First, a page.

Sure enough, a man in San Antonio is sitting on the steps of a gazebo in the middle of a bustling city park. Kids are running all over the place, couples are lounging. He looks conflicted, and then he makes an anonymous call to 911. His conscious won’t let him kill kids, so he gives up the location of two bombs in a dumpster. High fives all around the CIA. Two bombs down, five to go.

David comes in to hash it out with the president again. “What’s up with you lying in press conferences and talking to Gantry?” he asks. “How did you know?” Payton replies. “Because I’m important toooooo!” he cries, while beating his chest. She tells him Gantry wants TKG to be a hired gun, and David says nope. “It’s patently insane.” Again, he’s not wrong, and again, she’s probably not going to pay attention.

Thus David ends up in Senator Burke’s office. Burke insists that while he doesn’t like the president, he wouldn’t destabilize the country in order to orchestrate her downfall. Nice one, David laughs. “Bob. You leaked the Fatah photo.” Burke attempts to pin that on the late Senator Kyle Green, but David again calls him out. They start hashing out a mutually beneficial deal. David wants the congressional report not to blow up for the president’s sake, and Burke tells David he needs to look to the future. “Where do you want to be standing a year from now?” Burke asks him. “And who do you want to be standing with?” David has mentioned before that he has bigger plans for his career; looks like he’s about to start leaning in.

Kurt sneaks in to Gantry’s giant panic room computer lair to steal all of the data. All of it. Melissa/Emily, because she’s bad news, somehow knows he’s up to no good, and starts powerwalking to catch him. But Gantry stops him in the parking lot. “What did you take from me, Kurt?” he asks, as Melissa—in her powder blue powersuit—strolls up and poses like Miss America. The mainframe computer has a tamper detection program (which Melissa probably built) that sends Gantry a text when anything happens (meaning Melissa probably got that text too).

Gantry eggs Kurt on with a little “Did you really think I didn’t know you were still CIA?” while Kurt gets real cocky, replying, “Hell, I’m positive you didn’t know.” So confident, even after not completing a single mission without getting caught! Men! Gantry continues: “We didn’t target you because you were good,” he scoffs. “We made you a mark because you were easy.”  Go ahead and plug that data rip into the CIA, Gantry challenges him. Kurt straight-up tells him he’s bluffing, and Gantry’s like haha, awesome! Try me! Don’t do it, Kurt. Terrible idea. Gantry is a much better poker player than you, and clearly Melissa can back-hack anything. Don’t be an idiot. 

NEXT: The CIA closes in on the America Ar Rissalah threat, and Charlie has her do-or-die moment.

Cut to Charlie, on a hill with binoculars, overlooking Fatah’s camp. She calls the president to let her know that’s she’s close to finishing this thing. “It’s odd,” she tells Payton. She can feel Aaron’s presence there with her, which is a funny thing to say since she hasn’t had a single flashback to Aaron in, like, five episodes. Note: Charlie’s had at least three flashbacks to Nick thus far in this episode—him giving her advice, her longing to hear his voice again, him telling her he loved her and would always be with her. Not a single mention of Aaron until now—and while technically he’s the reason for this whole crusade, talking about him now rings as false. But that’s not what the president would want to hear, so go ahead and eulogize your dead fiancé again.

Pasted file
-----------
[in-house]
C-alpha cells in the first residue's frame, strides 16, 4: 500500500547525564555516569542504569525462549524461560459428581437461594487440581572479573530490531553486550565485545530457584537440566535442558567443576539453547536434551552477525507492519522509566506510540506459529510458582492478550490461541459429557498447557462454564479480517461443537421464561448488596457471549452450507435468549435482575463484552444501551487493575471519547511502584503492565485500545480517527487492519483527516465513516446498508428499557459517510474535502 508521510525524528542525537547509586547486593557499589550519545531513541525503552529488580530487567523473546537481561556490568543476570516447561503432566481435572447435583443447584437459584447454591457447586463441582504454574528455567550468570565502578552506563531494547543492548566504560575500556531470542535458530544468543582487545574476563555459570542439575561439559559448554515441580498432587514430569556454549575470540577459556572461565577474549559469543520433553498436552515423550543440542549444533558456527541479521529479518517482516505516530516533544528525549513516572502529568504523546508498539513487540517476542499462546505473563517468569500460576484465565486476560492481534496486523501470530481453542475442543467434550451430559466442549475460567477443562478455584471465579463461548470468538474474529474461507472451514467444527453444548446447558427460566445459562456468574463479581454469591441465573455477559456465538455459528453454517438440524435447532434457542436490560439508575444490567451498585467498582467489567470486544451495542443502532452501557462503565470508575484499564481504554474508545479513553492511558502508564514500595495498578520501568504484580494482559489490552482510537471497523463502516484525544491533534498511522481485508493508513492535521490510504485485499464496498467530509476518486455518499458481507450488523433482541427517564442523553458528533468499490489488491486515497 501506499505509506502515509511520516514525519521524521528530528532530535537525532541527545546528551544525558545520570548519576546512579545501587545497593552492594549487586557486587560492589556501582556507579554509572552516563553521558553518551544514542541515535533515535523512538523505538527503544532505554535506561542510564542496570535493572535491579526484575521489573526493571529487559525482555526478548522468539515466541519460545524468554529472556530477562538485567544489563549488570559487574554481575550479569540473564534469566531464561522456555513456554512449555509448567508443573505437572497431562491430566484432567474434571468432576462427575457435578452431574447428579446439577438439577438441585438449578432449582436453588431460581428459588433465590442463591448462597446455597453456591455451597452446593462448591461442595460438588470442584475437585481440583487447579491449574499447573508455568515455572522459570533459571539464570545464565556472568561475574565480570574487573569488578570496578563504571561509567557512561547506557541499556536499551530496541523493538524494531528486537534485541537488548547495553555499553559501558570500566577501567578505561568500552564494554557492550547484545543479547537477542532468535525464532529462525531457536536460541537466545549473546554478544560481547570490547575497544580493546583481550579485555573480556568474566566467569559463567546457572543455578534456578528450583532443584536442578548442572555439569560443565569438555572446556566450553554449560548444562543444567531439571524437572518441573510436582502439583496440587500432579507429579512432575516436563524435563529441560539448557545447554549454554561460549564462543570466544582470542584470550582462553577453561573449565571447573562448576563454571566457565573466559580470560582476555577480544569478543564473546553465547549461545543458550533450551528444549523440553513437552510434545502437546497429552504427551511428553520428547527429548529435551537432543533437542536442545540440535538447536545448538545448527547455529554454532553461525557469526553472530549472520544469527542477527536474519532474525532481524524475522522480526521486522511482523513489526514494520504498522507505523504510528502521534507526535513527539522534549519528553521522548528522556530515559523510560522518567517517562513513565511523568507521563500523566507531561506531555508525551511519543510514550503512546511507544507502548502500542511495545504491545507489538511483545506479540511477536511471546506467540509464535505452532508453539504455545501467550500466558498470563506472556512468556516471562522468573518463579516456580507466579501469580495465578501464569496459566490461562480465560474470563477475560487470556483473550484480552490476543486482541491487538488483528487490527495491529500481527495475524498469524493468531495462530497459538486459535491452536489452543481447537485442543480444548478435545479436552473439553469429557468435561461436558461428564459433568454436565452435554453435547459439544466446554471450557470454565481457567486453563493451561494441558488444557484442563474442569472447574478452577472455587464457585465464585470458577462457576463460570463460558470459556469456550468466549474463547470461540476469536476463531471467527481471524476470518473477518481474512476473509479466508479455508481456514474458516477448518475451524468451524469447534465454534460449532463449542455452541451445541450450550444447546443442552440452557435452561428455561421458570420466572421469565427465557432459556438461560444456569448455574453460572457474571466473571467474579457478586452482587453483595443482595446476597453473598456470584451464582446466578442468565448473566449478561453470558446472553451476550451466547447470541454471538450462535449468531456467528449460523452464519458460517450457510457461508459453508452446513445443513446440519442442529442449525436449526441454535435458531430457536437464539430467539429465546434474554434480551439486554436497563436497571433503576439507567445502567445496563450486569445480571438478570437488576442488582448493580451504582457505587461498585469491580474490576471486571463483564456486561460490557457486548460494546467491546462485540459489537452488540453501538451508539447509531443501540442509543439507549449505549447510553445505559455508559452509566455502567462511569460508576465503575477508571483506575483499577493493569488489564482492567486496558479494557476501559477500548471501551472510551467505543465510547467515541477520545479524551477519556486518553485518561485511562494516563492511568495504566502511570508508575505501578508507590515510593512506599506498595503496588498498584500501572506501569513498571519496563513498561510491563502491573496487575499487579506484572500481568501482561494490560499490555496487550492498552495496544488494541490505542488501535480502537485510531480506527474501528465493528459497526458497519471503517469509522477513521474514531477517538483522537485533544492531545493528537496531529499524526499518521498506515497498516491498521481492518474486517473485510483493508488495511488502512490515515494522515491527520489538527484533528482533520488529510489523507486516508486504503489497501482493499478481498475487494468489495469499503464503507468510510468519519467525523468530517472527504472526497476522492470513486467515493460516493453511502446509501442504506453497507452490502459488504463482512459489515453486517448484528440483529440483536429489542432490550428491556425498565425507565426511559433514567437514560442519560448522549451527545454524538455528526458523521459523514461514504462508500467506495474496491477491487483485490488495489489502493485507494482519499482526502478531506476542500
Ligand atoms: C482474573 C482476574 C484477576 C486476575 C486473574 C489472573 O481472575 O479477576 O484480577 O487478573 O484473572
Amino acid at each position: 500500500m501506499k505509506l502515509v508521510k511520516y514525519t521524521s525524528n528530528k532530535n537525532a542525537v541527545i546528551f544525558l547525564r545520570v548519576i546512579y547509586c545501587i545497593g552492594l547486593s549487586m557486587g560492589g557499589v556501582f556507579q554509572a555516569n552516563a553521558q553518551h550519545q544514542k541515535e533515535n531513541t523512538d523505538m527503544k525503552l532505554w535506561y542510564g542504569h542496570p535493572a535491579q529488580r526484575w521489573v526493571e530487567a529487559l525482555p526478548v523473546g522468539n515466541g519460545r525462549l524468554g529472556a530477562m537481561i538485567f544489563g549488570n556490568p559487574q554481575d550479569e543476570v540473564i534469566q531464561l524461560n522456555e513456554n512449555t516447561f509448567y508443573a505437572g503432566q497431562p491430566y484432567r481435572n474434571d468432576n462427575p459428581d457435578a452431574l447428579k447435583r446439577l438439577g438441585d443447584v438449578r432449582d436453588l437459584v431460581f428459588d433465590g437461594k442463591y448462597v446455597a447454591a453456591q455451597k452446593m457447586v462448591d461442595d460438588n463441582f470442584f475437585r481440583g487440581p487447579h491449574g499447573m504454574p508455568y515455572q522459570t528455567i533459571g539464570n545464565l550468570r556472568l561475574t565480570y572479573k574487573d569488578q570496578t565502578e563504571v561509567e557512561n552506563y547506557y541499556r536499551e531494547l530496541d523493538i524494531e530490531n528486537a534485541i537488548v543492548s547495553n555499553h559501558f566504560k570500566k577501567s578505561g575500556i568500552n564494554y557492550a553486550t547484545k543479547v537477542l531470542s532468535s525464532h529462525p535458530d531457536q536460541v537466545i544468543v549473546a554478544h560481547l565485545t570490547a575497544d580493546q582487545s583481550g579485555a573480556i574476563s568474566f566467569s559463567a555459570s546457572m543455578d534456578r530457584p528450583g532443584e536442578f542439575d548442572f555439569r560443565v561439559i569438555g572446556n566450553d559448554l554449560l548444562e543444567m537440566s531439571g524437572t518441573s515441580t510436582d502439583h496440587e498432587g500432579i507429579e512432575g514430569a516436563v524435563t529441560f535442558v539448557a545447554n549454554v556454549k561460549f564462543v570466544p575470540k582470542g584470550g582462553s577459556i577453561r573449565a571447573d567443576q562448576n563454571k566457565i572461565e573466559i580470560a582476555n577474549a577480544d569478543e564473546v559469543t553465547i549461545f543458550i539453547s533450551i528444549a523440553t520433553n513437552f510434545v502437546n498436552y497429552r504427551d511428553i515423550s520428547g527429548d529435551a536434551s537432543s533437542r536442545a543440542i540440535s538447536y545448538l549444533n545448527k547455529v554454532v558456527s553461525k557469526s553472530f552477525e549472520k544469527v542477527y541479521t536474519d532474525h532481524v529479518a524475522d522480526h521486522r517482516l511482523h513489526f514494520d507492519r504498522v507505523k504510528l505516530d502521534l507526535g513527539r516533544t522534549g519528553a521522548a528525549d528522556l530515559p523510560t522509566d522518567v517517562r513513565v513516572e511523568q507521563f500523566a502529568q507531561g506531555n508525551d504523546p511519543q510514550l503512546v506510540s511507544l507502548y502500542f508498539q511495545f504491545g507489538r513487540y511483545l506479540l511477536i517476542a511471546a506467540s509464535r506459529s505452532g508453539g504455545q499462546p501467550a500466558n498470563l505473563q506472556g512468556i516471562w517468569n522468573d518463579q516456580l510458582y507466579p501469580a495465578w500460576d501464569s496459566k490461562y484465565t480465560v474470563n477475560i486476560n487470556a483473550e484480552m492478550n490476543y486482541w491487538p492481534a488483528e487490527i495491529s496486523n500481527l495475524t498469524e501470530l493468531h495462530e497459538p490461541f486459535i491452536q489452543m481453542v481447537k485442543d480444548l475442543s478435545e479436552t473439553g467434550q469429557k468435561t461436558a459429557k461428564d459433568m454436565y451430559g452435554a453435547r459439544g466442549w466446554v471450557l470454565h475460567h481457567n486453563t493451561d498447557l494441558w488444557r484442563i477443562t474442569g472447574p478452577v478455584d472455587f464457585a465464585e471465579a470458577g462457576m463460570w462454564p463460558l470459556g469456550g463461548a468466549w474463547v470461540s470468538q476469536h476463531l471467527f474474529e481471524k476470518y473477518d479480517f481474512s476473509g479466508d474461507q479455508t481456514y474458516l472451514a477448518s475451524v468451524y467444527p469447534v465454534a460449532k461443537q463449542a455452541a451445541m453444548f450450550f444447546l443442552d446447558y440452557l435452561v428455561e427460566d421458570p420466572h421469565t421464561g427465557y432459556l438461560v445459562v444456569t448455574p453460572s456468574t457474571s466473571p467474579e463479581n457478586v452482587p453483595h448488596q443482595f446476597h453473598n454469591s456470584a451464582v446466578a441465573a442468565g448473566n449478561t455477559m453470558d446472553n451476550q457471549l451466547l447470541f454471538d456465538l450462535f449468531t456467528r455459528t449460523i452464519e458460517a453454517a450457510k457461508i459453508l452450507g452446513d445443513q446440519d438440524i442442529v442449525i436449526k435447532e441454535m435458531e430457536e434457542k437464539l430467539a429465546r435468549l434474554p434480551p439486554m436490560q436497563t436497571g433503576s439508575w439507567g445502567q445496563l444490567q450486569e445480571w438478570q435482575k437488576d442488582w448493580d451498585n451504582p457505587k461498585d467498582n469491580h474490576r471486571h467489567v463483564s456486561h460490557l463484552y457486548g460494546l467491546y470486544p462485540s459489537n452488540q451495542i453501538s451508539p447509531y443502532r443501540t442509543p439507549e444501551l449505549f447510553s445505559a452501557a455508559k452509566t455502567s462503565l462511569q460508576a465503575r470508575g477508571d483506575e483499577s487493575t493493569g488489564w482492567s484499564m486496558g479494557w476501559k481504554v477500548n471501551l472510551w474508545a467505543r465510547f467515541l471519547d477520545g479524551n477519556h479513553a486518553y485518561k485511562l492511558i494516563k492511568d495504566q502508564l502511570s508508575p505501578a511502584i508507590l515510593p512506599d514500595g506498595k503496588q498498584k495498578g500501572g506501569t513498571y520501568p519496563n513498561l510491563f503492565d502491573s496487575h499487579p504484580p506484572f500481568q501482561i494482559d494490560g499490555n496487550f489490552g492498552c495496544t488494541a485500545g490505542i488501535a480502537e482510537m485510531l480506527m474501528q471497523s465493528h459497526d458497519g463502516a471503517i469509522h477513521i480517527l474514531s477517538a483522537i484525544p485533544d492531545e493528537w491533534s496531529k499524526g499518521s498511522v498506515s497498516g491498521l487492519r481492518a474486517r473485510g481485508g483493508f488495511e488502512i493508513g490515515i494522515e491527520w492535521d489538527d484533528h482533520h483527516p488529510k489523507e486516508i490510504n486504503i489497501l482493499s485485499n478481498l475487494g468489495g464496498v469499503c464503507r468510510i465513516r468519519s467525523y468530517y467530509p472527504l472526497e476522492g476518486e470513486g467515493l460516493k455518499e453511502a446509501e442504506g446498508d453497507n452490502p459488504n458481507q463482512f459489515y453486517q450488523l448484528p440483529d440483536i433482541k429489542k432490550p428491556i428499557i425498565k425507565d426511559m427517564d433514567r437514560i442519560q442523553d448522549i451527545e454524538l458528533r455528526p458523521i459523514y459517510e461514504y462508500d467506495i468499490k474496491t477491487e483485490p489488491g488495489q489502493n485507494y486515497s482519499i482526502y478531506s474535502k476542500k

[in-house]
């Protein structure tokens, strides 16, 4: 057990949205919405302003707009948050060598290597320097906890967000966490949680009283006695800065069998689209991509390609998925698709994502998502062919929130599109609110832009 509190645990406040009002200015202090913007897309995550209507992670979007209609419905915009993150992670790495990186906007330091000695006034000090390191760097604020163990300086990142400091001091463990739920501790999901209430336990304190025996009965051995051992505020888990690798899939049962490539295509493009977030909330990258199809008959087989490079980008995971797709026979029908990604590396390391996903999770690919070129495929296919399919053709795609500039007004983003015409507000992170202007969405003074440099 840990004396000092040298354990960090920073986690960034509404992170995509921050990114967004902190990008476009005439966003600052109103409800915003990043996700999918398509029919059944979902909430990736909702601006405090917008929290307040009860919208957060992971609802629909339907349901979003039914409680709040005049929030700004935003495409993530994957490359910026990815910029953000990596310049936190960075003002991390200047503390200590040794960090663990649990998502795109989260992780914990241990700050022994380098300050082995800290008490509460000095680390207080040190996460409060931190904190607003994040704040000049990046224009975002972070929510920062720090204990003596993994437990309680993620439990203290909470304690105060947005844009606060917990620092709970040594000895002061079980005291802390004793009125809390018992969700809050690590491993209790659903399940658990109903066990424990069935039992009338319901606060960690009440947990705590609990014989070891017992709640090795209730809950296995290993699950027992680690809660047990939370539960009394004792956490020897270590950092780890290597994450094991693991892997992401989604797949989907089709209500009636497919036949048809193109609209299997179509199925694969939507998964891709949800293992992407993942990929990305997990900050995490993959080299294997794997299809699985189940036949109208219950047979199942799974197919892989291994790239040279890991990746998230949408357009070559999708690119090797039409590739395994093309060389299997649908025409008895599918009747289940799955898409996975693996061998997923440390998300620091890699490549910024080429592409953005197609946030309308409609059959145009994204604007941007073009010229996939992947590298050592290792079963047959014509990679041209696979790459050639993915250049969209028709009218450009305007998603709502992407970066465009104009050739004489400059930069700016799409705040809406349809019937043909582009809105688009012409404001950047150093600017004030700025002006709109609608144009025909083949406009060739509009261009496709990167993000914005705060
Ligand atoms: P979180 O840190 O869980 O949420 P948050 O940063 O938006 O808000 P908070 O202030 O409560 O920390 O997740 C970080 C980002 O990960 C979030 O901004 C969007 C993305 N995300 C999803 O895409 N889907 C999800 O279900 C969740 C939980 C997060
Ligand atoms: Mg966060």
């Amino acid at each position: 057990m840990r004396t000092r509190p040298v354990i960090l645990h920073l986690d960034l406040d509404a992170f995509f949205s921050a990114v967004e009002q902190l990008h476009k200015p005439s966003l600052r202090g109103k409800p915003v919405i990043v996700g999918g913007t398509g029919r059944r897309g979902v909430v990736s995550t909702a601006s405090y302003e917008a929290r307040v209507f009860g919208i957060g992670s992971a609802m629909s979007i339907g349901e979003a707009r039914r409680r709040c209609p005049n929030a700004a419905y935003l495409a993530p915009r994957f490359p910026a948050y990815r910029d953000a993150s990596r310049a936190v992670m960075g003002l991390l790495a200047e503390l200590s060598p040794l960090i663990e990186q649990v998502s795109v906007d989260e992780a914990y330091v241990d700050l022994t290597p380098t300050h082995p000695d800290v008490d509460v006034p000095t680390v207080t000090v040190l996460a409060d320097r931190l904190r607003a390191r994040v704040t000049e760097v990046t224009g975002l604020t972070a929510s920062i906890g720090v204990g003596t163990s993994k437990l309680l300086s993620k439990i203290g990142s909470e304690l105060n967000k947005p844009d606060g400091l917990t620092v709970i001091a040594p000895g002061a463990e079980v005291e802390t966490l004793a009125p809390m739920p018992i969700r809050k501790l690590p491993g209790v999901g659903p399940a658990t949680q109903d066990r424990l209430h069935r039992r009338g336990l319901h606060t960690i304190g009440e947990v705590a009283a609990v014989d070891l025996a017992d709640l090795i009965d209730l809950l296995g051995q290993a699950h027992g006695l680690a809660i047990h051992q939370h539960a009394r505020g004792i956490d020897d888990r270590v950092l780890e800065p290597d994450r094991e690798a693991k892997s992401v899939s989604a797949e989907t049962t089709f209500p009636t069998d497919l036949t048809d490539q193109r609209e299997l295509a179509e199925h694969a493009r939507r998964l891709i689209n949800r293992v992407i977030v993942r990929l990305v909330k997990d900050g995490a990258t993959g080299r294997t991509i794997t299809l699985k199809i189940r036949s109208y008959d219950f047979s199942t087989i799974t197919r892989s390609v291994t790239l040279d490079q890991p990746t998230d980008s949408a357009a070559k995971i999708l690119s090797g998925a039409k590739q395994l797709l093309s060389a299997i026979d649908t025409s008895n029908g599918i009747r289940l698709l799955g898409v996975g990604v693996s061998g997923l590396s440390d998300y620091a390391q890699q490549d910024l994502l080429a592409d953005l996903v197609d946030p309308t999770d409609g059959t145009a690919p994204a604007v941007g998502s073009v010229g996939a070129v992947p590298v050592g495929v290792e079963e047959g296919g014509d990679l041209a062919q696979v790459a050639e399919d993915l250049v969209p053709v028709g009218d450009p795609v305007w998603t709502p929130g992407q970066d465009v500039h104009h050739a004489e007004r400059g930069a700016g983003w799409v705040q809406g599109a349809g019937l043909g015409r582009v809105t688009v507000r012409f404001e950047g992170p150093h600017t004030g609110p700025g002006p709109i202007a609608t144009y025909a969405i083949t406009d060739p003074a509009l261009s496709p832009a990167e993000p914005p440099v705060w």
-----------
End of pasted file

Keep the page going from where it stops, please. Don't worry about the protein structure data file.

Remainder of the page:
David comes in to have a final word with Payton. As a peace offering, he brings the only un-redacted copy of the senate committee’s report on the Kabul attack. He also drops off his resignation. It’s been an honor, he says, “but I think you need to have someone as Chief of Staff who is like-minded.” Sounds like Burke has turned David, and now POTUS is out one more person who knows too many of her secrets. With David and Marshall leaving her, who is going to be her moral compass to help keep her in line? Charlie? Ha!

The CIA is moving on the rest of the bomb vests now, and miraculously they find all of them. From Spokane to Billings, Montana, all five are accounted for and contained. Kudos, team! And then Kurt waltzes in with his likely rigged data-dump of TKG files. All hail the conquering hero! The briefers rejoice that they finally have some good news, even though they should go ahead and destroy Kurt’s briefcase. Seriously, guys. Do not try to mine that intel.

Charlie rushes into the camp. As soon as she’s spotted, the automatic weapons start firing. She out-maneuvers a few guys, but when her gun jams while reloading, sniper fire from up on the hill takes out her immediate threats. When another man rushes out of a tent at her, the sniper takes him out too. But, when Fatah runs out (while still loading his weapon? No way he’s that foolish), she’s the one to deal with him. Fatah reasons that really, this worked out for both of them. The U.S. President got to say that she killed a major terrorist. He was able to use the CIA to rid himself of the most radical Islamic threats. Mutually beneficial! Nope, says Charlie. You were Hakam. “There was never a Dr. Jekyll. Just Mr. Hyde.”

Gantry is back in the Oval, cutting a deal. They’re both dirty, he and the president. He helped make Fatah as big as he is; she went and lied to the American people. Might as well go into business together. How about I do something about Fatah right this second, Gantry says. Oh, I already have someone on that, POTUS replies. You mean Charleston Tucker, Gantry sneers. No bueno. Gantry has an endgame, and he’s going to make sure it happens.

Charlie is still grilling Fatah during their tense standoff. You attacked our convoy in Kabul, she lobs at him. But I killed my own men to save your life, he counters. In a nutshell, Charlie is upset that she believed in him and what he could do for Islam, and he cites years and years of American invasions and abuses in Muslim counties as evidence that her personal feeling don’t matter in the grand scheme of things. “I f—ing trusted you!” she screams, a line which might have had more impact had ‘f—ing’ not been so obviously bleeped out by network censors. Charlie then kills Fatah, execution-style.

Charlie gets on the phone to call Payton, and sees a truck driving down the hill toward her. The man behind the wheel is waving at her. She turns around to the sound of a plane flying in her direction. The phone clicks off—the president does not pick up—and Charlie gasps. End scene. End series?

Miscellaneous thoughts:

— Theory: The man in the truck is Jack Dawkins. Syd called him up as a favor to protect Charlie.

— Between Payton’s all-white version and Melissa’s Harry Dunne look, pantsuits really had a moment tonight.

Katherine Heigl makes a return to prime time in this NBC political/espionage thriller.